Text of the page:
2000–2005: Both Sides Now, retirement tour and retrospectives

The singer's next two albums featured no new songs and, Mitchell has said, were recorded to "fulfill contractual obligations",[64] but on both she attempted to make use of her new vocal range in interpreting familiar material. Both Sides Now (2000) was an album composed mostly of covers of jazz standards, performed with an orchestra, featuring orchestral arrangements by Vince Mendoza. The album also contained remakes of "A Case of You" and the title track "Both Sides, Now", two early hits transposed down to Mitchell's new dusky, soulful alto range. It received mostly strong reviews and motivated a short national tour, with Mitchell accompanied by a core band featuring her ex-husband Larry Klein on bass plus a local orchestra on each tour stop. Its success led to 2002's Travelogue, a collection of re-workings of her previous songs with lush orchestral accompaniments.

Mitchell stated at the time that Travelogue would be her final album. In a 2002 interview with Rolling Stone, she voiced discontent with the state of the music industry, describing it as a "cesspool".[2] Mitchell expressed her dislike of the record industry's dominance and her desire to control her own destiny, possibly by releasing her own music over the Internet.

During the next few years, the only albums Mitchell released were compilations of her earlier work. In 2003, her Geffen recordings were collected in a remastered four-disc box set, The Complete Geffen Recordings, including notes by Mitchell and three previously unreleased tracks. A series of themed compilations of songs from earlier albums were also released: The Beginning of Survival (2004), Dreamland (2004), and Songs of a Prairie Girl (2005), the last of which collected the threads of her Canadian upbringing and which she released after accepting an invitation to the Saskatchewan Centennial concert in Saskatoon. The concert, which featured a tribute to Mitchell, was also attended by Queen Elizabeth II. In the Prairie Girl liner notes, she wrote that the collection is "my contribution to Saskatchewan's Centennial celebrations".

In the early 1990s, Mitchell signed a deal with Random House to publish an autobiography.[69] In 1998 she told The New York Times that her memoirs were "in the works", that they would be published in as many as four volumes, and that the first line would be "I was the only black man at the party."[70] In 2005, Mitchell said that she was using a tape recorder to get her memories "down in the oral tradition".[71]

2006–2010: Shine and other late recordings

In an interview with the Ottawa Citizen in October 2006, Mitchell "revealed that she was recording her first collection of new songs in nearly a decade", but gave few other details.[60] Four months later, in an interview with The New York Times, Mitchell said that the forthcoming album, titled Shine, was inspired by the war in Iraq and "something her grandson had said while listening to family fighting: 'Bad dreams are good—in the great plan.'"[72] Early media reports characterized the album as having "a minimal feel ... that harks back to [Mitchell's] early work" and a focus on political and environmental issues.[67]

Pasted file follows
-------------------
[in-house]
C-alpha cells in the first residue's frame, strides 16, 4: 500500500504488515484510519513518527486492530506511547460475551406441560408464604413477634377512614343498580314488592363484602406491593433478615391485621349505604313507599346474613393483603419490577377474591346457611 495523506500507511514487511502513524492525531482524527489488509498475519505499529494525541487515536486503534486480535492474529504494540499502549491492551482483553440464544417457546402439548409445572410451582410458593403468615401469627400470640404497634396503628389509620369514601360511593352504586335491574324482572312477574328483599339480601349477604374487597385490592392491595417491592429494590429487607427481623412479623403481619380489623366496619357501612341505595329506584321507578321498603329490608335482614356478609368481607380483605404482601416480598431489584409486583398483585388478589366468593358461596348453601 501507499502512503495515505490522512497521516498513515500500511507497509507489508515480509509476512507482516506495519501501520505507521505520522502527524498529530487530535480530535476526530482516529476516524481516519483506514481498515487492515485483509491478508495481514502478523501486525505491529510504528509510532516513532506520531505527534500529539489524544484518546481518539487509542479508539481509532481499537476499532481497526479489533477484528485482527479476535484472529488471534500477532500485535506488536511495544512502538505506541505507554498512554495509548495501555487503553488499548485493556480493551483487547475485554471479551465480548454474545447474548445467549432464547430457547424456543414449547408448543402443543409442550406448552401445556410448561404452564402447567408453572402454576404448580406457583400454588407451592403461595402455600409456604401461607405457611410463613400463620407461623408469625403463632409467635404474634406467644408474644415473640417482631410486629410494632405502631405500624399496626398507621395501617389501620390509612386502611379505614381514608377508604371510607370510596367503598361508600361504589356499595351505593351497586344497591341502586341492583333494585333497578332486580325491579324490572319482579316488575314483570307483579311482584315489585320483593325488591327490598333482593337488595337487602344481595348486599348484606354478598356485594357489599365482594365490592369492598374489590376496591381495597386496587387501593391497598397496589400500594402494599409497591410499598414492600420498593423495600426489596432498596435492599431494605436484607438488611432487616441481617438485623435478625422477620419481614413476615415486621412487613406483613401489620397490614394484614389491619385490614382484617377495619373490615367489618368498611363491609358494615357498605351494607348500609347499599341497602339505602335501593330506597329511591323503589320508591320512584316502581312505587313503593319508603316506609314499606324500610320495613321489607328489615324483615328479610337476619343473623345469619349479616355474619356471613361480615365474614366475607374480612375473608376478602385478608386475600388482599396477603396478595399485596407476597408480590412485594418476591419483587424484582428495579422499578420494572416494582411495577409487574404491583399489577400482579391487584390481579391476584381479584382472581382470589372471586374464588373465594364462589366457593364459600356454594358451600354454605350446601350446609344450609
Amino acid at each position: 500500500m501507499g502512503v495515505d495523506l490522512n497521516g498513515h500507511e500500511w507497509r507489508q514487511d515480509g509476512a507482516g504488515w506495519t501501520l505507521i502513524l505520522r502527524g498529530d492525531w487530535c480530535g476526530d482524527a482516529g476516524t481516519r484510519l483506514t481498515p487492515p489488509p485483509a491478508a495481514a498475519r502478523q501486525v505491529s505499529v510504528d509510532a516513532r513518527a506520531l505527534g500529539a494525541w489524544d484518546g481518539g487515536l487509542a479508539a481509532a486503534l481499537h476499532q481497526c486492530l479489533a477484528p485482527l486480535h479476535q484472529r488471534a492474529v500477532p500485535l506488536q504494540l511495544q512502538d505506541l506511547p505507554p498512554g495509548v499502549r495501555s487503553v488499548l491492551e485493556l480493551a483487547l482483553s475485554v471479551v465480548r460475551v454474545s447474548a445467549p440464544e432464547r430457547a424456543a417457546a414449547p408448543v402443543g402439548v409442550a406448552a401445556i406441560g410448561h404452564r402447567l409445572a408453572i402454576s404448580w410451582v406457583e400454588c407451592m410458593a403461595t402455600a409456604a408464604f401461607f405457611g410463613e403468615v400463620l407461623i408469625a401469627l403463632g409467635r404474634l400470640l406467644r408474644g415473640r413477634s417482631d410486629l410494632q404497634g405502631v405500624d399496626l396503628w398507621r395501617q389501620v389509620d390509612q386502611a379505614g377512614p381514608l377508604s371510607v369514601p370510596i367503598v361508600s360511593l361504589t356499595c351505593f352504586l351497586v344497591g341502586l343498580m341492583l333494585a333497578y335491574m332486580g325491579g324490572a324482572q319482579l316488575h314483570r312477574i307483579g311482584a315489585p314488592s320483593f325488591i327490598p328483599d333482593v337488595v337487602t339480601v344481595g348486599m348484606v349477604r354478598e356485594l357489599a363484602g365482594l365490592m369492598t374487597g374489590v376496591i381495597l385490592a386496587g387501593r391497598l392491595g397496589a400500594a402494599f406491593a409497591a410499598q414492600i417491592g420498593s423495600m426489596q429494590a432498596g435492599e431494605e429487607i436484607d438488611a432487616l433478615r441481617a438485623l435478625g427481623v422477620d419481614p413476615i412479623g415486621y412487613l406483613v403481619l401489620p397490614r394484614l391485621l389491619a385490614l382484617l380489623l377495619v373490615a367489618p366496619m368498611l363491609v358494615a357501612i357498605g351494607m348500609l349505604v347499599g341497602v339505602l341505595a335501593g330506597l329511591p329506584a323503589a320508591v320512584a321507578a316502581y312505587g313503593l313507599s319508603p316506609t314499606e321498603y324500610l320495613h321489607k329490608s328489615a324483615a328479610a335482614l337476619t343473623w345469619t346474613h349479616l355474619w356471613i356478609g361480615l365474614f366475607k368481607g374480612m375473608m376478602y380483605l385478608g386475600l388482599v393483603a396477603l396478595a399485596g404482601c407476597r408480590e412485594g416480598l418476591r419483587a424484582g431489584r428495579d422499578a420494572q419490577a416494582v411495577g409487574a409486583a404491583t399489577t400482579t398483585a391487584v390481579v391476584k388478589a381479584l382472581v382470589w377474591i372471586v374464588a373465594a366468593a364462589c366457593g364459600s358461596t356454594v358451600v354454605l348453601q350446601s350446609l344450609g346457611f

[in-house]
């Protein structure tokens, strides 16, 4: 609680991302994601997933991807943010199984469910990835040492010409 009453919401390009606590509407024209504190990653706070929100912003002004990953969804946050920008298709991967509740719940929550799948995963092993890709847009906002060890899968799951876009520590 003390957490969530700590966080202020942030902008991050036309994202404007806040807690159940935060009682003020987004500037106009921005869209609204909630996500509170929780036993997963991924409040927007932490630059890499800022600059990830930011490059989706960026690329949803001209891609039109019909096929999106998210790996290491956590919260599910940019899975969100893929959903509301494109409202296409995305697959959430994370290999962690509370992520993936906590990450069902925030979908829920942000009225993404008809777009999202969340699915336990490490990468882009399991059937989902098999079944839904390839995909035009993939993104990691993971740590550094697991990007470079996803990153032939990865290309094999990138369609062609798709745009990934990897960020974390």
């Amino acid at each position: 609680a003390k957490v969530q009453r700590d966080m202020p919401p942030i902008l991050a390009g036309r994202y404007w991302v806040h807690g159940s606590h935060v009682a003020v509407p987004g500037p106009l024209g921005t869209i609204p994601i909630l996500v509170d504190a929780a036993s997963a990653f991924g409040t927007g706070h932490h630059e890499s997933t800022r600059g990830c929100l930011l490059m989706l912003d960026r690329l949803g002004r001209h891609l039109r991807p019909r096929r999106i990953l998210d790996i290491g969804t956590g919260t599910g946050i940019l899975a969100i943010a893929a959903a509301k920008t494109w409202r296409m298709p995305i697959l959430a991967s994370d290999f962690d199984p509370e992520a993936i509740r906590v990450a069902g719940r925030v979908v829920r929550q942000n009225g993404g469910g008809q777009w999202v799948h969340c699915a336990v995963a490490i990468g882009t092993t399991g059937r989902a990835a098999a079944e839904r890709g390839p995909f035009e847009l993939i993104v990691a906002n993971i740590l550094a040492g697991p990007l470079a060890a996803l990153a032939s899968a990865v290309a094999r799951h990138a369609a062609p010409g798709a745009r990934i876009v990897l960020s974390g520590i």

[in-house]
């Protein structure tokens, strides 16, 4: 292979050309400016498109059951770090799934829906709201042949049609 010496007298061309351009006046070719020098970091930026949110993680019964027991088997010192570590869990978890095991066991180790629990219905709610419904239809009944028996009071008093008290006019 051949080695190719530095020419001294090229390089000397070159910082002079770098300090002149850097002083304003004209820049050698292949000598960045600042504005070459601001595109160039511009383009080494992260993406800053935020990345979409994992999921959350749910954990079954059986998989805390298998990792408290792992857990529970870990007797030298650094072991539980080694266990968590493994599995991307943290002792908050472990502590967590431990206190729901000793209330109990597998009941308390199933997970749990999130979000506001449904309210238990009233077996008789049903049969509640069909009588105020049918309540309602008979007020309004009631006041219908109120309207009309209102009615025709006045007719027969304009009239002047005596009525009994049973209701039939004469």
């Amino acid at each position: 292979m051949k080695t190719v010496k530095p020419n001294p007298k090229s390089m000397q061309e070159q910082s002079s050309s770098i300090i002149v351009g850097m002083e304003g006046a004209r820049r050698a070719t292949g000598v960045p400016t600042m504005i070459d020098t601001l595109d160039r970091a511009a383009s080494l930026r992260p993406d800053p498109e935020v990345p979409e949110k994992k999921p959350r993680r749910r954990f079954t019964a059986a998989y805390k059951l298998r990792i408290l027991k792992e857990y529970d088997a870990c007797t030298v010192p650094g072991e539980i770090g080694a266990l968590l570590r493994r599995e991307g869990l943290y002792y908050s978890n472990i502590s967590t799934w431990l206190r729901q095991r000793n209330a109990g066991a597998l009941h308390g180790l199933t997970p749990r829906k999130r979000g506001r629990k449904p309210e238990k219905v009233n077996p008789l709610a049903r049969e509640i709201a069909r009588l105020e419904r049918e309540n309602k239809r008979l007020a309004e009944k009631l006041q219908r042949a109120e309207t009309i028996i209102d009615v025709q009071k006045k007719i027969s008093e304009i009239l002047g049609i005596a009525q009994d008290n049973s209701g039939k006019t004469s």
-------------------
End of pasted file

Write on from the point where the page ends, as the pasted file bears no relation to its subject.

In February 2007, Mitchell returned to Calgary and served as an advisor for the Alberta Ballet Company premiere of "The Fiddle and the Drum", a dance choreographed by Jean Grand-Maître to both new and old songs.[73] She worked with the French-Canadian TV director Mario Rouleau, well known for work in art and dance for television, such as Cirque du Soleil.[74] She also filmed portions of the rehearsals for a documentary that she was working on. Of the flurry of recent activity she quipped, "I've never worked so hard in my life."[72]

In mid-2007, Mitchell's official fan-run site confirmed speculation that she had signed a two-record deal with Starbucks' Hear Music label. Shine was released by the label on September 25, 2007, debuting at number 14 on the Billboard 200 album chart, her highest chart position in the United States since the release of Hejira in 1976, over thirty years previously, and at number 36 on the United Kingdom albums chart. On the same day, Herbie Hancock, a longtime associate and friend of Mitchell, released River: The Joni Letters, an album paying tribute to Mitchell's work. Among the album's contributors were Norah Jones, Tina Turner, Leonard Cohen, and Mitchell herself, who contributed a vocal to the re-recording of "The Tea Leaf Prophecy (Lay Down Your Arms)" (originally on her album Chalk Mark in a Rain Storm).[75] On February 10, 2008, Hancock's recording won Album of the Year at the Grammy Awards. It was the first time in 43 years that a jazz artist had taken the top prize at the annual award ceremony. In accepting the award, Hancock paid tribute to Mitchell as well as to Miles Davis and John Coltrane. At the same ceremony Mitchell won a Grammy for Best Instrumental Pop Performance for the opening track, "One Week Last Summer", from her album Shine.